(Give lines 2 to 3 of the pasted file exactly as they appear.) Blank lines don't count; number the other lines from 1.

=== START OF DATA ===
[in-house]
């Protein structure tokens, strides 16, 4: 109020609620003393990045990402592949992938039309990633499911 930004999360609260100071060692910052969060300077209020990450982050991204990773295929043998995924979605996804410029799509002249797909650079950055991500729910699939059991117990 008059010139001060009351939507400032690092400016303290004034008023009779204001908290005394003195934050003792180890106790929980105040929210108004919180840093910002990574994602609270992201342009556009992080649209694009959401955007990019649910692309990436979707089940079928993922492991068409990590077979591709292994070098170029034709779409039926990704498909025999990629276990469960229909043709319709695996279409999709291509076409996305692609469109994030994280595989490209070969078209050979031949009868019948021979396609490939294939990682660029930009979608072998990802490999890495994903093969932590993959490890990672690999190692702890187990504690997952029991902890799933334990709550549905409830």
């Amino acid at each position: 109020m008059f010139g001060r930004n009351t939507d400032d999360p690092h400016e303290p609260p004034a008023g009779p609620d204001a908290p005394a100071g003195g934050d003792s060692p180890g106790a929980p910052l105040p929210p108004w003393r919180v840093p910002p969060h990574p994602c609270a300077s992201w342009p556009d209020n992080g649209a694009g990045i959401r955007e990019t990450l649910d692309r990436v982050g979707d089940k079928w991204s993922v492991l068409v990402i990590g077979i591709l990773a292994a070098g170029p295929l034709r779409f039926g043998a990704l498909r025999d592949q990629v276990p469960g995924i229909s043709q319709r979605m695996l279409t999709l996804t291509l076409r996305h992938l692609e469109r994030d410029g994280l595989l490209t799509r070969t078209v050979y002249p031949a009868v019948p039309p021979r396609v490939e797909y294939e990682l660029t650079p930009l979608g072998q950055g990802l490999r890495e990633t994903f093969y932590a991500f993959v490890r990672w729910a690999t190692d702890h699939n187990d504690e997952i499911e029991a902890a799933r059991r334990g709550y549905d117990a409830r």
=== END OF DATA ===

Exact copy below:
């Protein structure tokens, strides 16, 4: 109020609620003393990045990402592949992938039309990633499911 930004999360609260100071060692910052969060300077209020990450982050991204990773295929043998995924979605996804410029799509002249797909650079950055991500729910699939059991117990 008059010139001060009351939507400032690092400016303290004034008023009779204001908290005394003195934050003792180890106790929980105040929210108004919180840093910002990574994602609270992201342009556009992080649209694009959401955007990019649910692309990436979707089940079928993922492991068409990590077979591709292994070098170029034709779409039926990704498909025999990629276990469960229909043709319709695996279409999709291509076409996305692609469109994030994280595989490209070969078209050979031949009868019948021979396609490939294939990682660029930009979608072998990802490999890495994903093969932590993959490890990672690999190692702890187990504690997952029991902890799933334990709550549905409830």
């Amino acid at each position: 109020m008059f010139g001060r930004n009351t939507d400032d999360p690092h400016e303290p609260p004034a008023g009779p609620d204001a908290p005394a100071g003195g934050d003792s060692p180890g106790a929980p910052l105040p929210p108004w003393r919180v840093p910002p969060h990574p994602c609270a300077s992201w342009p556009d209020n992080g649209a694009g990045i959401r955007e990019t990450l649910d692309r990436v982050g979707d089940k079928w991204s993922v492991l068409v990402i990590g077979i591709l990773a292994a070098g170029p295929l034709r779409f039926g043998a990704l498909r025999d592949q990629v276990p469960g995924i229909s043709q319709r979605m695996l279409t999709l996804t291509l076409r996305h992938l692609e469109r994030d410029g994280l595989l490209t799509r070969t078209v050979y002249p031949a009868v019948p039309p021979r396609v490939e797909y294939e990682l660029t650079p930009l979608g072998q950055g990802l490999r890495e990633t994903f093969y932590a991500f993959v490890r990672w729910a690999t190692d702890h699939n187990d504690e997952i499911e029991a902890a799933r059991r334990g709550y549905d117990a409830r």